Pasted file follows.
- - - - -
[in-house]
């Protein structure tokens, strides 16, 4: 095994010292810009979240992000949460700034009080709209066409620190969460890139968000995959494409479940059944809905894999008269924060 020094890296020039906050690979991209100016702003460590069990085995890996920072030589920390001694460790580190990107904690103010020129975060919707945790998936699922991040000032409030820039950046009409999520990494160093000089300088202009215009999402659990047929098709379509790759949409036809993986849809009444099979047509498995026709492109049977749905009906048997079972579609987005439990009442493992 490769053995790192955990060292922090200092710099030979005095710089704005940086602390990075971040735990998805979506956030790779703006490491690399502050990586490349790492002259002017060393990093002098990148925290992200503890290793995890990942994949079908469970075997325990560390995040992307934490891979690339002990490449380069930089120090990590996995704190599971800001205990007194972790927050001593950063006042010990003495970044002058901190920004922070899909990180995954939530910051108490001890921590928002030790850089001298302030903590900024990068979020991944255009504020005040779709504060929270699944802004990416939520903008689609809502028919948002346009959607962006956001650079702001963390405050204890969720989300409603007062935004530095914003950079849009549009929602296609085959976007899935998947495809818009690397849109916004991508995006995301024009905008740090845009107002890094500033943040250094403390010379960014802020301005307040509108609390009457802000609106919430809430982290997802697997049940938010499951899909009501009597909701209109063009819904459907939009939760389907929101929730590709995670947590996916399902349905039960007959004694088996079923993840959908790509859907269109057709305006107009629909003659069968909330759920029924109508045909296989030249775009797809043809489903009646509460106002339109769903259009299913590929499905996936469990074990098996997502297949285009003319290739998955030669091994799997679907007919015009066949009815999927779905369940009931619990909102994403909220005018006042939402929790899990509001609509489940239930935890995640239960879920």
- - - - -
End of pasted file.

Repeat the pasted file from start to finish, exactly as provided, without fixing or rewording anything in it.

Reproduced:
[in-house]
């Protein structure tokens, strides 16, 4: 095994010292810009979240992000949460700034009080709209066409620190969460890139968000995959494409479940059944809905894999008269924060 020094890296020039906050690979991209100016702003460590069990085995890996920072030589920390001694460790580190990107904690103010020129975060919707945790998936699922991040000032409030820039950046009409999520990494160093000089300088202009215009999402659990047929098709379509790759949409036809993986849809009444099979047509498995026709492109049977749905009906048997079972579609987005439990009442493992 490769053995790192955990060292922090200092710099030979005095710089704005940086602390990075971040735990998805979506956030790779703006490491690399502050990586490349790492002259002017060393990093002098990148925290992200503890290793995890990942994949079908469970075997325990560390995040992307934490891979690339002990490449380069930089120090990590996995704190599971800001205990007194972790927050001593950063006042010990003495970044002058901190920004922070899909990180995954939530910051108490001890921590928002030790850089001298302030903590900024990068979020991944255009504020005040779709504060929270699944802004990416939520903008689609809502028919948002346009959607962006956001650079702001963390405050204890969720989300409603007062935004530095914003950079849009549009929602296609085959976007899935998947495809818009690397849109916004991508995006995301024009905008740090845009107002890094500033943040250094403390010379960014802020301005307040509108609390009457802000609106919430809430982290997802697997049940938010499951899909009501009597909701209109063009819904459907939009939760389907929101929730590709995670947590996916399902349905039960007959004694088996079923993840959908790509859907269109057709305006107009629909003659069968909330759920029924109508045909296989030249775009797809043809489903009646509460106002339109769903259009299913590929499905996936469990074990098996997502297949285009003319290739998955030669091994799997679907007919015009066949009815999927779905369940009931619990909102994403909220005018006042939402929790899990509001609509489940239930935890995640239960879920």